Going the distance

Going the distance

You don't have to go to great length to capture far-flung relatives memories: Just call on these five ways to conduct oral history interviews across the miles.

Our ancestors had two options when they wanted to interview relatives about the family history. They either did it in person, or they relied on the Pony Express driver to get their letters full of questions safely to their destinations. Fortunately, you live in the 21st century, so you have better options when you need to conduct interviews long-distance. With the convenience of modern communications, you have no excuse for waiting to squeeze each and every genealogical detail out of your relatives — whether they live around the corner or across the continent.

And let’s face it: You probably don’t have the time (or money) to hop planes from Uncle Albert in Saskatoon, Saskatchewan, to cousin Phoebe in Scranton, Pa., to Great-aunt Louise in Snowflake, Ariz., in your quest to capture family stories. But you still can cull their memories — without even leaving the city limits. We’ll take a look at five ways to conduct interviews from afar, with hints for doing so successfully. But before we do, let’s review some of the highlights from Oral History Interviewing 101, since they apply to all types of interviews.

Oral history basics

Your first task is to consider potential interviewees. While older relatives will be your priority and the best source for stories, don’t neglect your younger relatives. They’ve likely heard their elders recite family stories, too. Other good interview candidates include your parents’ and grandparents’ friends and neighbors, the town historian, or simply someone from the same generation, same ethnic background and same area as your relatives. As your pool of possible subjects grows, so does the likelihood that you’ll need to conduct long-distance interviews: All your sources probably won’t live within driving distance from home.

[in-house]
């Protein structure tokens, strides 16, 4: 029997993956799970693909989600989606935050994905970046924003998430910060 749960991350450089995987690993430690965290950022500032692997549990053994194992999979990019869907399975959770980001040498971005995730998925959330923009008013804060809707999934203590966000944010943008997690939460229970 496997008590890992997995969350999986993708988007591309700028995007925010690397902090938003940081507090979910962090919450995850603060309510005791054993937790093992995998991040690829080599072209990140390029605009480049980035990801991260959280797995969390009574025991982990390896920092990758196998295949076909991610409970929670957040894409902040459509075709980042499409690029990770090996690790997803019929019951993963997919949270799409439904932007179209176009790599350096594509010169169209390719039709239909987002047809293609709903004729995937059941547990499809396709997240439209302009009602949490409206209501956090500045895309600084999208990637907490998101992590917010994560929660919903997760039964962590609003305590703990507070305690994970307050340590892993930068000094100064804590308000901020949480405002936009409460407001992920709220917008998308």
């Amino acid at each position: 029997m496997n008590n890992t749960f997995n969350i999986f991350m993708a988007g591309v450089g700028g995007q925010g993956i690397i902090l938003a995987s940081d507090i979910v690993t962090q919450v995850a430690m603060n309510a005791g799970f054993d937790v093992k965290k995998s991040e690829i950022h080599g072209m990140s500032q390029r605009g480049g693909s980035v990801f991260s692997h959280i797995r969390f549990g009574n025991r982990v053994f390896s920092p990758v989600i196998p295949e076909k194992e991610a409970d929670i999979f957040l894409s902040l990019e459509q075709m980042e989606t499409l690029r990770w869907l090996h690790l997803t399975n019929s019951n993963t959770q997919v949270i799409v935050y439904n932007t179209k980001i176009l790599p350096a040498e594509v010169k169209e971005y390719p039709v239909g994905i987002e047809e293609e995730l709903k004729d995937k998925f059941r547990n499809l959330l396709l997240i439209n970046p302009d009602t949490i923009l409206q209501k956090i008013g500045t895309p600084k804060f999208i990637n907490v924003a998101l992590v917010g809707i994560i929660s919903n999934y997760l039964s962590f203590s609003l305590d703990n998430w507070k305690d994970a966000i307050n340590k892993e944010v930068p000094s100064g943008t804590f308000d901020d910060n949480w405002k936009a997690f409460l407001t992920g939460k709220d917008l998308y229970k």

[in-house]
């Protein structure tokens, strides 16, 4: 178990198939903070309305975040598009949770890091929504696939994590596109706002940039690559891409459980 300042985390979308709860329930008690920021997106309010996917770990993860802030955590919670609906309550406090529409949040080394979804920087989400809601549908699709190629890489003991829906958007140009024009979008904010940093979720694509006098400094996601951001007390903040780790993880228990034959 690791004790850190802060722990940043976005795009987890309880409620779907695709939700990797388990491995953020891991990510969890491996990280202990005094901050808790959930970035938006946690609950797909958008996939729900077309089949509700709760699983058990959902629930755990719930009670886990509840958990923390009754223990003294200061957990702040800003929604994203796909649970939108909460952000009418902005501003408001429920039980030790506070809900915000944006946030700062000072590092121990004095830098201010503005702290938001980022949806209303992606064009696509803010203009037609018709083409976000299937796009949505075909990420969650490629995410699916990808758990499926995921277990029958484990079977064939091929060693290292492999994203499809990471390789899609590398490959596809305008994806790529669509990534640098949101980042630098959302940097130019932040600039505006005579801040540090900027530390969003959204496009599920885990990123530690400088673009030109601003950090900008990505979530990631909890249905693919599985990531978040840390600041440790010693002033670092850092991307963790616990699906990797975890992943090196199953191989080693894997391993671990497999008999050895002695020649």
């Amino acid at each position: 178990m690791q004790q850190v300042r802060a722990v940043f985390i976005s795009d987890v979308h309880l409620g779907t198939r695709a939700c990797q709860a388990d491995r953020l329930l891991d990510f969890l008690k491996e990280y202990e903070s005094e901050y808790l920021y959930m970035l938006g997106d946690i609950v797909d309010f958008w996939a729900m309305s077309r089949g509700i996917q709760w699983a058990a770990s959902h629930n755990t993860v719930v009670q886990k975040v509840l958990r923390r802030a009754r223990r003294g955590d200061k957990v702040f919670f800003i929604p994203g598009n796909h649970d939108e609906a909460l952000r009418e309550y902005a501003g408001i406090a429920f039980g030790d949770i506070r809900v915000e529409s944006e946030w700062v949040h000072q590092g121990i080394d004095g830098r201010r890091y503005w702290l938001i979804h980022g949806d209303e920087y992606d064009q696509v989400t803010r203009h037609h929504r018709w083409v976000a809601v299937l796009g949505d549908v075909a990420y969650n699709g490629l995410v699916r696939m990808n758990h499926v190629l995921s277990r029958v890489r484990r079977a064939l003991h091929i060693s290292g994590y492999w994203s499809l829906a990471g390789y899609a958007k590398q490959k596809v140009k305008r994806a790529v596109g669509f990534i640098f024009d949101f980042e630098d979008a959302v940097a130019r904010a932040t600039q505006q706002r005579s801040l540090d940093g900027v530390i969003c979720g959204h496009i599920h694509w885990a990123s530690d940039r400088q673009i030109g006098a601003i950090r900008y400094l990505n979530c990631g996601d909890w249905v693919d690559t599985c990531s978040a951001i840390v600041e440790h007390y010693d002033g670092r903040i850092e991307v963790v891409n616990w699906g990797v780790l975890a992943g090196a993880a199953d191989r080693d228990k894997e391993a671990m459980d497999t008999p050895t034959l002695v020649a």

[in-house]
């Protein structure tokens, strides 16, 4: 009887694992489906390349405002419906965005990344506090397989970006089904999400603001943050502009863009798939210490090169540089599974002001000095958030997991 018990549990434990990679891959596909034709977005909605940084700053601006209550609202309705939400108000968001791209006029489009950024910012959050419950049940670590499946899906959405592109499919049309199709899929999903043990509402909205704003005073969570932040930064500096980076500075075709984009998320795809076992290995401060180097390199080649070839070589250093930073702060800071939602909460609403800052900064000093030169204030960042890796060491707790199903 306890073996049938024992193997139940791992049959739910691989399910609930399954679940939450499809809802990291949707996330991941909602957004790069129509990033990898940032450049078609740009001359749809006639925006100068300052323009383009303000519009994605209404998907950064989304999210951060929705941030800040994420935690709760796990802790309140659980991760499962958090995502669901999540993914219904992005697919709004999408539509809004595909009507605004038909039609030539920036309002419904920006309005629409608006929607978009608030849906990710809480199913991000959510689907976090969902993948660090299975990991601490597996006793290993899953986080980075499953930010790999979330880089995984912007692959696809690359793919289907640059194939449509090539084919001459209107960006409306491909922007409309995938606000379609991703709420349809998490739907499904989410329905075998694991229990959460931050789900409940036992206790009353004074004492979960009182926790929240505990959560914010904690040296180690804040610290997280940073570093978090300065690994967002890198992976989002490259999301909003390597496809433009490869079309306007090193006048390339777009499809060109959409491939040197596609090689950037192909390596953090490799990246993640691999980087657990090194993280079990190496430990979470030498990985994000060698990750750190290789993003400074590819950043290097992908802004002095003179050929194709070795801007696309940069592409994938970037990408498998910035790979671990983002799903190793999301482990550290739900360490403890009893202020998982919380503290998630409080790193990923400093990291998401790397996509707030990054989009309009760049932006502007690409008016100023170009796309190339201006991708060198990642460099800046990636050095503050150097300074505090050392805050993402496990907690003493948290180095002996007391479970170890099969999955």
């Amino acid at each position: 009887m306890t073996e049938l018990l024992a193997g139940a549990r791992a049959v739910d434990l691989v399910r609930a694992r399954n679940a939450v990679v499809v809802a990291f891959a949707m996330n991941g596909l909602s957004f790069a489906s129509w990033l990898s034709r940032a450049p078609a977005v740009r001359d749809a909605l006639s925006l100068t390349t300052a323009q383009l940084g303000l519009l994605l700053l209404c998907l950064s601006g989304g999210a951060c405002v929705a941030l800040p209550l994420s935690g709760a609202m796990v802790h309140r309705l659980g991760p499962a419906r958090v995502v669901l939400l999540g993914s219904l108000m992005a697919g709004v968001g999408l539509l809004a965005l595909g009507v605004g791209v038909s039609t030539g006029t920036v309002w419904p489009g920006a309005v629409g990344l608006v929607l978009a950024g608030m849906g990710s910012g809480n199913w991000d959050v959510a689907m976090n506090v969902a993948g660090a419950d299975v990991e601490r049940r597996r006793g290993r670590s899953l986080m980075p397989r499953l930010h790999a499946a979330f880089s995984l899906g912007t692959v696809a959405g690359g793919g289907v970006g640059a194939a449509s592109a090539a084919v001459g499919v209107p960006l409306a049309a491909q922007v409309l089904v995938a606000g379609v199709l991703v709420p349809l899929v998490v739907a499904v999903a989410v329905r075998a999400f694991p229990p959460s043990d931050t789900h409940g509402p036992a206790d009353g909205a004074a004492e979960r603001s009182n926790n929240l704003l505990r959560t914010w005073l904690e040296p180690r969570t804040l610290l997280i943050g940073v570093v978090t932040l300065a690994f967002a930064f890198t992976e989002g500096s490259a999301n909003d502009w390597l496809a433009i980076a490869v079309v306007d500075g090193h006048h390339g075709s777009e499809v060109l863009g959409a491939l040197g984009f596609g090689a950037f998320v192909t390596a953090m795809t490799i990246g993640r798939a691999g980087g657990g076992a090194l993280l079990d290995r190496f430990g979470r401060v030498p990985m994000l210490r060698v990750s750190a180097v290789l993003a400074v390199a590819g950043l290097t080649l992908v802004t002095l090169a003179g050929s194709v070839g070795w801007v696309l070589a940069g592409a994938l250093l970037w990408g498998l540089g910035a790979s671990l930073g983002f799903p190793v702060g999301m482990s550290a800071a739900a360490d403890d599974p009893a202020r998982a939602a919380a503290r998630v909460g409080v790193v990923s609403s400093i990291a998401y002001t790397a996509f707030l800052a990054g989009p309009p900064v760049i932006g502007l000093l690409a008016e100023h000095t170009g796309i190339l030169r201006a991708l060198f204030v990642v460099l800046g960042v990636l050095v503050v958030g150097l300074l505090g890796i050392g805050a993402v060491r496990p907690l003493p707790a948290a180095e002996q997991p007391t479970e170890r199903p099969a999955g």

Next, you need to ask yourself a question: “What is the purpose of conducting an oral history interview with this particular relative?” Is your goal to get “just the facts, ma’am, nothin’ but the facts”? Or is it to learn about what life was like for that person? We genealogists do have to start with the basic facts — the who, when and where. But keep in mind that you’ll probably find all of that information in a record somewhere once you begin research. What you won’t find in the records are people’s thoughts, feelings and motivations — the why, how and what These arc the intangibles that make a person unique, and they’ll go to the grave when that person dies — unless someone records them. Aunt Enid’s birth certificate and Great-grandpa’s pension record, however; will be around long after we’re all gone.

In Creative Nonfiction: Researching and Crafting Stories of Real Life (Story Press), Philip Gerard reminds us of three facts about human nature that apply to conducting interviews:

1. People love to talk about themselves to someone who seems genuinely interested.

2. If someone talks long enough, he or she will inevitably tell you something (he or she] didn’t intend to tell you.

3. People have a strong aversion to long pauses in a conversation … [so) without [your] even asking a question, they will usually talk to fill the silence.